The Ministry of Finance has issued clarification on the applicability of Tax Collection at Source on newly introduced provisions relating to Tax Collection at Source (TCS) on certain goods introduced vide Finance Act, 2020.
The Finance Ministry said that, There are reports in certain sections of media wherein certain doubts have been raised regarding the applicability of the provisions relating to Tax Collection at Source (TCS) on certain goods introduced vide Finance Act, 2020. This press note is being issued to clarify those doubts about the applicability of these provisions.
Finance Act, 2020 amended provisions relating to TCS with effect from 1st October, 2020 to provide that seller of goods shall collect tax @ 0.1 percent (0.075% up to 31.03.2021) if the receipt of sale consideration from a buyer exceeds Rs. 50 lakh in the financial year. Further, to reduce the compliance burden, it has been provided that a seller would be required to collect tax only if his turnover exceeds Rs. 10 crore in the last financial year. Moreover, the export of goods has also been exempted from the applicability of these provisions.
It has been reported in the media that TCS has been made applicable to the amount received before 1st October, 2020. It is clarified that this report is not correct. In this connection, it may be noted that this TCS shall be applicable only on the amount received on or after 1st October, 2020. For example, a seller who has received Rs. 1 crore before 1st October, 2020 from a particular buyer and receives Rs. 5 lakh after 1st October, 2020 would be required to collect tax on Rs. 5 lakh only and not on Rs. 55 lakh [i.e Rs.1.05 crore – Rs. 50 lakh (threshold)] by including the amount received before 1st October, 2020.
It has also been reported in certain sections of the media that every transaction will attract this TCS. This report is not correct. It may be noted that this TCS applies only in cases where receipt of sale consideration exceeds Rs. 50 lakh in a financial year. As the threshold is based on the yearly receipt, it may be noted that only for the purpose of calculation of this threshold of Rs. 50 lakh, the receipt from the beginning of the financial year i.e. from 1st April, 2020 shall be taken into account. For example, in the above illustration, the seller has to collect tax on receipt of Rs. 5 lakh after 1st October, 2020 because the receipts from 1st April, 2020 i.e. Rs. 1.05 crore exceeded the specified threshold of Rs. 50 lakh.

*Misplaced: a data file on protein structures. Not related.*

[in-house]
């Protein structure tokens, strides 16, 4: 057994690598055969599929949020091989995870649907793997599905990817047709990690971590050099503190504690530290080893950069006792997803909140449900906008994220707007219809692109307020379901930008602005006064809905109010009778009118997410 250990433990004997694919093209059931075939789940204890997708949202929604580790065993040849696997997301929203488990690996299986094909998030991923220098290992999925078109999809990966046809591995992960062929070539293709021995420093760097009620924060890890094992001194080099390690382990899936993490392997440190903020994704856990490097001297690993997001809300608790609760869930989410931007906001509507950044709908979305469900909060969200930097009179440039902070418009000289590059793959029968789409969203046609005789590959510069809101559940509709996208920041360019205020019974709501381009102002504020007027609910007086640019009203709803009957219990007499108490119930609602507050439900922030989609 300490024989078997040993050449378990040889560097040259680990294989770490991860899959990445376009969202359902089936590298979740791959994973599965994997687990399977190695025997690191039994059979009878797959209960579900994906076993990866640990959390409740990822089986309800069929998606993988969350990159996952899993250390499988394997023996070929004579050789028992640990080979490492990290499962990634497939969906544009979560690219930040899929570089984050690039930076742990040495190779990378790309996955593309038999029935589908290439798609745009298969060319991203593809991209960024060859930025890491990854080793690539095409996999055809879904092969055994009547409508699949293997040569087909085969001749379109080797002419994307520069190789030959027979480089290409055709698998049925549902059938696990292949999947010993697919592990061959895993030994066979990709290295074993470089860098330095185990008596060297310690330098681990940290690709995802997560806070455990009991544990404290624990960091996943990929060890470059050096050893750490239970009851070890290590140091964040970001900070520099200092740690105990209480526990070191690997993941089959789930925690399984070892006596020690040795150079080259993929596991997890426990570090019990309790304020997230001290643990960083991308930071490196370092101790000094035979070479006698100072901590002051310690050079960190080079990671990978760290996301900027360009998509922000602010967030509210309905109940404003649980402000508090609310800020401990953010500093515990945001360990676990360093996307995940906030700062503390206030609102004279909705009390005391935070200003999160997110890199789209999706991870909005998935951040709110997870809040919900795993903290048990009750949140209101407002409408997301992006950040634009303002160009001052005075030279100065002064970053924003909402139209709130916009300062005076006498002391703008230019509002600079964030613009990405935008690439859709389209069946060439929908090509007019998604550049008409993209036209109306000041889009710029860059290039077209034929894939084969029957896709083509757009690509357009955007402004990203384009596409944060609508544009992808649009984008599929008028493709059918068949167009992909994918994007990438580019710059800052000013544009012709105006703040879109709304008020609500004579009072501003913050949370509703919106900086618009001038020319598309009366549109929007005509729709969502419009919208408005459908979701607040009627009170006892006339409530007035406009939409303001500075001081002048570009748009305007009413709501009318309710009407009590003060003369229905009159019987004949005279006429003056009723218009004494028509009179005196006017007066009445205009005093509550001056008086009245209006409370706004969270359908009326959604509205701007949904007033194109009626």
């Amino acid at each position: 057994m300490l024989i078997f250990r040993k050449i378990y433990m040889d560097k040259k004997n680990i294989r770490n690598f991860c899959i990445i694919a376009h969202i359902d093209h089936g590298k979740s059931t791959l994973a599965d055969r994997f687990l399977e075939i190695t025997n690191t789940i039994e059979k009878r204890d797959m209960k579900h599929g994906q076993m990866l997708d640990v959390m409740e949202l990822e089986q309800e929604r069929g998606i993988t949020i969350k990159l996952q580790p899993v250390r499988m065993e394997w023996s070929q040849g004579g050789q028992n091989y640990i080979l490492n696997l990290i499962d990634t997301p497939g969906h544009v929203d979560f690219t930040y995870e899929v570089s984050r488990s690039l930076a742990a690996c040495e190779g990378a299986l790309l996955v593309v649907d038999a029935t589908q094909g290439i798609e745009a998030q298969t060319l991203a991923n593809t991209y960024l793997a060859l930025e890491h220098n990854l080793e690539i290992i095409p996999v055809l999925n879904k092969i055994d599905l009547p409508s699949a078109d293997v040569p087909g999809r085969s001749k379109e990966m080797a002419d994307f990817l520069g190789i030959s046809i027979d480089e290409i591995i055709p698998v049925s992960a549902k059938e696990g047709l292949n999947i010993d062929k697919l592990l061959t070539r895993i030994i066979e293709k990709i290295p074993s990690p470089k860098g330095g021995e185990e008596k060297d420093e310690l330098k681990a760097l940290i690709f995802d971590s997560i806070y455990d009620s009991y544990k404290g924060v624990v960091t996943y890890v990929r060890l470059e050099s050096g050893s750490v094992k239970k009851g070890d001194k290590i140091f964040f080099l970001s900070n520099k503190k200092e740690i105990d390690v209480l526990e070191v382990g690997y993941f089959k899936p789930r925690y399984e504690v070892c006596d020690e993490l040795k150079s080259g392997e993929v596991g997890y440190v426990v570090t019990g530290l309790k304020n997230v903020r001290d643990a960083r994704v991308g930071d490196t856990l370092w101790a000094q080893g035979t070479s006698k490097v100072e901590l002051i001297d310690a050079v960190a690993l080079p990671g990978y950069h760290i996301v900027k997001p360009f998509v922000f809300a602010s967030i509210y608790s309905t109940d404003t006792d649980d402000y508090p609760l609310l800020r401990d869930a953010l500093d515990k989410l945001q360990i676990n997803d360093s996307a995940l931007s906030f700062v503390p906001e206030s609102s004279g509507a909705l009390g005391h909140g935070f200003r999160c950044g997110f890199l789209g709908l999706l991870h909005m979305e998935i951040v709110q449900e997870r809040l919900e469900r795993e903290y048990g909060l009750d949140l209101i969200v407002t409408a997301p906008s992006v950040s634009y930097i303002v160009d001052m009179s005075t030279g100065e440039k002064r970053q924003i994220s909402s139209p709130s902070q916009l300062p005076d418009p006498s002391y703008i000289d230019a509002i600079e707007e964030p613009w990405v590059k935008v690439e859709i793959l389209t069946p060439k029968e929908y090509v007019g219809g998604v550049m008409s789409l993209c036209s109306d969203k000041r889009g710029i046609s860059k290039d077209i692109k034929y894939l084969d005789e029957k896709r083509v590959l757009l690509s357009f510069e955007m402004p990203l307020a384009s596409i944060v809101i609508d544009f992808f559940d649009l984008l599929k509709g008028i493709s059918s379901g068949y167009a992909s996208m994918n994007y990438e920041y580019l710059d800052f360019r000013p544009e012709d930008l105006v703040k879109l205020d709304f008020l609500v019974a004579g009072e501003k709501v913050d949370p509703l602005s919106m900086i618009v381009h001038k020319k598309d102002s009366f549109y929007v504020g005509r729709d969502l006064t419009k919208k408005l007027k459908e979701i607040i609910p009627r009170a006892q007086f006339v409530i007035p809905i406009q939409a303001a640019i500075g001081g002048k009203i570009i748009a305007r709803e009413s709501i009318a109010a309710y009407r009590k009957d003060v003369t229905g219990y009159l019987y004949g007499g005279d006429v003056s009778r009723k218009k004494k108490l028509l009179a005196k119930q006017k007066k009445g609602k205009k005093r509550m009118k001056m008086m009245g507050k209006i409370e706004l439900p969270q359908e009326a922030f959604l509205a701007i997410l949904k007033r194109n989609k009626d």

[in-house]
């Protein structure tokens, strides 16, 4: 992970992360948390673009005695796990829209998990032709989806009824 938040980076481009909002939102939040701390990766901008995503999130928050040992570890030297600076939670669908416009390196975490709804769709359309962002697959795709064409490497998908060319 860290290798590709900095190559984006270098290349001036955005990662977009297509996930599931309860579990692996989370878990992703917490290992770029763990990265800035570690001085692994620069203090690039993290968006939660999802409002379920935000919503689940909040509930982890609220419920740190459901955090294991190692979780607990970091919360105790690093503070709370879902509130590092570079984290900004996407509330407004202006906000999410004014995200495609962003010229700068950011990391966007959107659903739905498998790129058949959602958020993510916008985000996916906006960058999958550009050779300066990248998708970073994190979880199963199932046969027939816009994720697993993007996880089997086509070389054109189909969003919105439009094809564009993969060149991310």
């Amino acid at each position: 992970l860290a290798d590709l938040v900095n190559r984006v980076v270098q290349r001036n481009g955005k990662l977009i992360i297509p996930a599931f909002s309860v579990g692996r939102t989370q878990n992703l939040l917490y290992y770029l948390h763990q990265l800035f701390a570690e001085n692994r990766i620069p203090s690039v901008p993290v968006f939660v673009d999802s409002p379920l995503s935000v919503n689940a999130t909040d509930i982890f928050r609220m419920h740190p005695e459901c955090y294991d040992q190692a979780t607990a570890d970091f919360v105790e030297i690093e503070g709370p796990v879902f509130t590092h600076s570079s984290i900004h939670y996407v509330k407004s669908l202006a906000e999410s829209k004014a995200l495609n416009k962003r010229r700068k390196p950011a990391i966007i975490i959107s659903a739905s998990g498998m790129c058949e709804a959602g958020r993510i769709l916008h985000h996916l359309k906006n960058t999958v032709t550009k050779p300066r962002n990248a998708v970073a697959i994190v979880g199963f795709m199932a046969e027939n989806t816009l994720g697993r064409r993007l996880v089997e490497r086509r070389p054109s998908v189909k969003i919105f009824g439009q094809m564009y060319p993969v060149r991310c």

Further, the seller in most of the cases maintains a running account of the buyer in which payments are generally not linked with a particular sale invoice. Therefore, in order to simplify and ease the compliance of the collector, it may be noted that this TCS provision shall be applicable on the amount of all sale consideration received on or after 1st October, 2020 without making any adjustment for the amount received in respect of sales made before 1st October, 2020. Mandating the collector to identify and exclude the amount in respect of sales made up to 30th September, 2020 from the amount received on or after the 1st of October, 2020 would have resulted in an undue compliance burden for the collector and also litigation.
It has been reported in certain sections of the media that this TCS is an additional tax. This is obviously not correct. In this regard, it may be noted that TCS is not an additional tax but is in the nature of advance income-tax/TDS for which the buyer would get the credit against his actual income tax liability and if the amount of TCS is more than his tax liability, the buyer would be entitled for refund of the excess amount along with interest.
It may also be noted that this TCS shall be applicable only on the receipt exceeding Rs. 50 lakh by a seller from a particular buyer. Therefore, on payment of Rs. 1 crore made by a buyer to a particular seller only Rs.5,000 (Rs. 3,750 this year) i.e. [0.1% of (Rs. 1 crore – Rs. 50 lakh)] shall be collected. Hence, in case of a person making payment of Rs.1 crore each to 10 different sellers, the total tax collected shall be only Rs.50,000 (Rs. 37,500 this year) i.e 10 x [0.1% of (Rs. 1 crore- Rs. 50 lakh)] on the total payment made for the purchase of Rs. 10 crore to ten different sellers.
Assuming a net profit of 8% on sales, his business income in respect of this payment of Rs. 10 crore made for purchase would be around Rs. 87 lakh. The income-tax liability on the income of Rs. 87 lakh for an individual in the new taxation regime would be around Rs. 27 lakh. Hence, the amount of TCS collected i.e. Rs.50,000 (Rs. 37,500 this year) would be a minuscule part of his actual tax liability and would be easily adjusted against his tax liability. In a rare case, if his tax liability is less than even Rs.50,000 (Rs. 37,500 this year), he shall be entitled to refund of excess TCS with interest.
It has also been reported in certain sections of media that every seller will have to collect TCS. This is also not correct. In this context, it may be noted that in order to reduce the compliance burden, this TCS is made applicable to only those sellers whose business turnover exceeds Rs. 10 crore. In other words, those having a turnover of less than Rs. 10 crore will not be required to collect TCS. There are only around 3.5 lakh persons who have disclosed a business turnover of more than Rs. 10 crore in FY 2018-19. There are around 18 lakh entities that already deal with TDS/TCS. Therefore, this TCS collection under these new provisions would be required to be made by persons who, in most of the cases, would already be complying with the other provisions of TDS/TCS.